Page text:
In this study, we investigate the charge-transport behavior in a disordered one-dimensional (1D) chain of metallic islands using the newly developed multi-island transport simulator (MITS) based on semi-classical tunneling theory and kinetic Monte Carlo simulation. The 1D chain is parameterized to model the experimentally-realized devices studied by Lee et al. [Advanced Materials25, 4544-4548 (2013)], which consists of nano-meter-sized gold islands randomly deposited on an insulating boron-nitride nanotube. These devices show semiconductorlike behavior without having semiconductor materials. The effects of disorder, device length, temperature, and source-drain bias voltage (VSD) on the current are examined. Preliminary results of random assemblies of gold nano-islands in two dimensions (2D) are also examined in light of the 1D results.
At T = 0 K and low source-drain bias voltages, the disordered 1D-chain device shows charge-transport characteristics with a well-defined Coulomb blockade (CB) and Coulomb staircase (CS) features that are manifestations of the nanometer size of the islands and their separations. In agreement with experimental observations, the CB and the blockade threshold voltage (Vth) at which the device begins to conduct increases linearly with increasing chain length. The CS structures are more pronounced in longer chains, but disappear at high VSD. Due to tunneling barrier suppression at high bias, the current-voltage characteristics for VSD > Vth follow a non-linear relationship. Smaller islands have a dominant effect on the CB and Vth due to capacitive effects. On the other hand, the wider junctions with their large tunneling resistances predominantly determine the overall device current. This study indicates that smaller islands with smaller inter-island spacings are better suited for practical applications. Temperature has minimal effects on high-bias current behavior, but the CB is diminished as Vth decreases with increasing temperature.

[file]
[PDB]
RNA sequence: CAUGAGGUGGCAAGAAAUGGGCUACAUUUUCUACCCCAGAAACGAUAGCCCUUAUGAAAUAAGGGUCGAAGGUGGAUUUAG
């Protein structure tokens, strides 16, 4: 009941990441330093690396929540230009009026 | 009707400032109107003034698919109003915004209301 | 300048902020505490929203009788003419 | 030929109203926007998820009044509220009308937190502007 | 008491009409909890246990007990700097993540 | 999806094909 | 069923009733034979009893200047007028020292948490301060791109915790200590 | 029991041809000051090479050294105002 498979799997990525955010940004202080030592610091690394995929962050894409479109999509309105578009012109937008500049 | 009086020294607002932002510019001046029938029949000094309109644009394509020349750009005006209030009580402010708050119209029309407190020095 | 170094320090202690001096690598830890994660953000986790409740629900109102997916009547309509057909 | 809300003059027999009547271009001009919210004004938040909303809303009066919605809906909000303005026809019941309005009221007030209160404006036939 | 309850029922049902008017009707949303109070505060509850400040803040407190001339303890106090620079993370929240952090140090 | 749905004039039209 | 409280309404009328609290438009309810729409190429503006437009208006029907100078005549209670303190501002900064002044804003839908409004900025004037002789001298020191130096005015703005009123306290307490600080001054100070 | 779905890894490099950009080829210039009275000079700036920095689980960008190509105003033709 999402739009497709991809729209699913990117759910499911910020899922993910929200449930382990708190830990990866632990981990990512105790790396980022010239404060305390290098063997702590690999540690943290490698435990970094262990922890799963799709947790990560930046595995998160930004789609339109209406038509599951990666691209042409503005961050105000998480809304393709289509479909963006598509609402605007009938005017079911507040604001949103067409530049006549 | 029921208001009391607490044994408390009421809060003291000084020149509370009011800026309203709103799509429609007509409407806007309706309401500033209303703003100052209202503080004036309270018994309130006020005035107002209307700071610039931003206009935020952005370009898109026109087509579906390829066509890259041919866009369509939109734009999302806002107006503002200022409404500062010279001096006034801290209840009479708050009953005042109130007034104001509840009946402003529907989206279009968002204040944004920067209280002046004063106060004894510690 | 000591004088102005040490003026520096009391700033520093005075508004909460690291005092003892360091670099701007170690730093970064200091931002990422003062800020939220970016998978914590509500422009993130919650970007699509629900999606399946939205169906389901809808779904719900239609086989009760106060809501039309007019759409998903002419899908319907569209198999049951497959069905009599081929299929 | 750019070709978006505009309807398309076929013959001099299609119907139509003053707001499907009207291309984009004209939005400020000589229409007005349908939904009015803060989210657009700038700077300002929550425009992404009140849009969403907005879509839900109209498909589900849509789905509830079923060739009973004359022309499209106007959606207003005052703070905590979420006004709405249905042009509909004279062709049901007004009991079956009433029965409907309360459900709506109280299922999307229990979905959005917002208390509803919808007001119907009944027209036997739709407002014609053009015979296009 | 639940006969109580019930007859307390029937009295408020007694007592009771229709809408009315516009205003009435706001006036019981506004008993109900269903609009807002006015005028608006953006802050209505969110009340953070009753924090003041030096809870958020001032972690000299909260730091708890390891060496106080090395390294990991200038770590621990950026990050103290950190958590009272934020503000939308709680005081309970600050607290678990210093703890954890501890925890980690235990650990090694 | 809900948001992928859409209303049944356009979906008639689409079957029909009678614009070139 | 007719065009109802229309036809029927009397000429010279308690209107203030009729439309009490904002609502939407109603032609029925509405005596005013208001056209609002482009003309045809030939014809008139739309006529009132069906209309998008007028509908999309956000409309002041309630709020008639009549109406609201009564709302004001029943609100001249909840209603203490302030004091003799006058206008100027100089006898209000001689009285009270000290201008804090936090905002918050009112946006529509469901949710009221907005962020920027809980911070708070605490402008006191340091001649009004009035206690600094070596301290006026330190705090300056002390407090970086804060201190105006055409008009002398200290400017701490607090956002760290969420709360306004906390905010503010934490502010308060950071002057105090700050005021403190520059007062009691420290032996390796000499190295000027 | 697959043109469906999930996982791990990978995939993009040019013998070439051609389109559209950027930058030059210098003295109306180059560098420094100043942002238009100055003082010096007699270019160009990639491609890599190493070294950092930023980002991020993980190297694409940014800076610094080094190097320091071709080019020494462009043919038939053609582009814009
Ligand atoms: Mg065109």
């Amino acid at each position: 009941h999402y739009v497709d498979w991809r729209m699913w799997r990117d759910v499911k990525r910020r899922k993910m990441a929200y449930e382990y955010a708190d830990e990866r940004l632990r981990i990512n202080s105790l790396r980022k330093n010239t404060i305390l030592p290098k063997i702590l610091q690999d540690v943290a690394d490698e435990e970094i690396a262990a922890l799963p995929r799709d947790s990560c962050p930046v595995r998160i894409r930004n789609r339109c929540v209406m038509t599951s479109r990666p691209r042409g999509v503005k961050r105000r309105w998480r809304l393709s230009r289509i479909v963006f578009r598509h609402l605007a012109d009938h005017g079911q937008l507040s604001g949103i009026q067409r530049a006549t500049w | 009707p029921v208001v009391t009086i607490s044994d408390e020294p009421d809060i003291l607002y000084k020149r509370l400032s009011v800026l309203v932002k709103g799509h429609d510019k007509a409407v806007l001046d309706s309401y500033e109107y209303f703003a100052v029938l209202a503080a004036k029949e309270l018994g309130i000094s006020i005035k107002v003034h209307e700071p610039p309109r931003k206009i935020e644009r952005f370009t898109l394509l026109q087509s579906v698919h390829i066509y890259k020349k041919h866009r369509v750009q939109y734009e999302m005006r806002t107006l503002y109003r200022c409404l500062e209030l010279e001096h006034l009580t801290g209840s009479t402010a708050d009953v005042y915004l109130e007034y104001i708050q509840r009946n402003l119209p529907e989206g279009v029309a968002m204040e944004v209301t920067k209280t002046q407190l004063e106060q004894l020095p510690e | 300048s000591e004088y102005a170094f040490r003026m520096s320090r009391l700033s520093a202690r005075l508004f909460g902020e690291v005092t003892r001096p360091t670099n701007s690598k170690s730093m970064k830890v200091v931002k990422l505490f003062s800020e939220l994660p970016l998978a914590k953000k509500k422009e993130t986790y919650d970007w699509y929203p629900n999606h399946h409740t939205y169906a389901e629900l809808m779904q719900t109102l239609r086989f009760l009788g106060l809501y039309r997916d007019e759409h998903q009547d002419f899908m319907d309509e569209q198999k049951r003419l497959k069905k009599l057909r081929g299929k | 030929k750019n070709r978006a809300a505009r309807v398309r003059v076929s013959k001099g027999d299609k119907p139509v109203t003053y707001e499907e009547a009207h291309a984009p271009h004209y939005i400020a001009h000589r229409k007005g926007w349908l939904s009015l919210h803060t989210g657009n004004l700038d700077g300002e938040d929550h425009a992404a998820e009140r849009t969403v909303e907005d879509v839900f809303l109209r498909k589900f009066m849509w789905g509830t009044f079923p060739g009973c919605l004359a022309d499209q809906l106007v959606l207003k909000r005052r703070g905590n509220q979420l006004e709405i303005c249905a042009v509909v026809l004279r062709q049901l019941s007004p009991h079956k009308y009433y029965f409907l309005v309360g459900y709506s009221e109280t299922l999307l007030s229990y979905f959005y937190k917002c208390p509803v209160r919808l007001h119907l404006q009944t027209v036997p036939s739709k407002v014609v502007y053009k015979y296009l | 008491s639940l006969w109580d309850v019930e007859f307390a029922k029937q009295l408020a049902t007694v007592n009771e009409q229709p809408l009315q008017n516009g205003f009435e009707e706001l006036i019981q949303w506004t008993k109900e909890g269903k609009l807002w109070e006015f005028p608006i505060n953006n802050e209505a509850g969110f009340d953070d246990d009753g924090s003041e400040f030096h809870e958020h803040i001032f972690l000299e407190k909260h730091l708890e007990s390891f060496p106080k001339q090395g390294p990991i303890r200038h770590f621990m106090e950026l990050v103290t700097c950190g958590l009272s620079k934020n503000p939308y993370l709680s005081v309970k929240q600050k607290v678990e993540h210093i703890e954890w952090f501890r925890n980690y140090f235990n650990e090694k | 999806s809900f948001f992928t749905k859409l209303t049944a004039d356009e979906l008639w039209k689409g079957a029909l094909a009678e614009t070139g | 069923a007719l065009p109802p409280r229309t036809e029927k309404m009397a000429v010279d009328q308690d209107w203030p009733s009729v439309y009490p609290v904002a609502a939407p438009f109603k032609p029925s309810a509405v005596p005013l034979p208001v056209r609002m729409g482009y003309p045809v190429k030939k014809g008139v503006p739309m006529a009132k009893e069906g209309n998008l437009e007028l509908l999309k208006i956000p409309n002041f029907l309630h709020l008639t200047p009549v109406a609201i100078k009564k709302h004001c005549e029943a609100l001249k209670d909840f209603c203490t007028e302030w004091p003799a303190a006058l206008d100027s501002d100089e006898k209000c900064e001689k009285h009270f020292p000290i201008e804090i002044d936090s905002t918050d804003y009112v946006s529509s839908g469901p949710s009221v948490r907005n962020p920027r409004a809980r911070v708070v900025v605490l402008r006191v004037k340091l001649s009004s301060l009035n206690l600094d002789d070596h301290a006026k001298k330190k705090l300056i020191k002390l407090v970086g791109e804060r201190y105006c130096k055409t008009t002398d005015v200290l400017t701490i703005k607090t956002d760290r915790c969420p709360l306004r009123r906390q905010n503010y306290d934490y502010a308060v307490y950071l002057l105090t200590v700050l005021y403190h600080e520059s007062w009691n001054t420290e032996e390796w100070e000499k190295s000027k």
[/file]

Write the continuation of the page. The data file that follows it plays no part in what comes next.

In 2D systems with sufficient disorder, our studies demonstrate the existence of a dominant conducting path (DCP) along which most of the current is conveyed, making the device effectively quasi-1-dimensional. The existence of a DCP is sensitive to the device structure, but can be robust with respect to changes in VSD.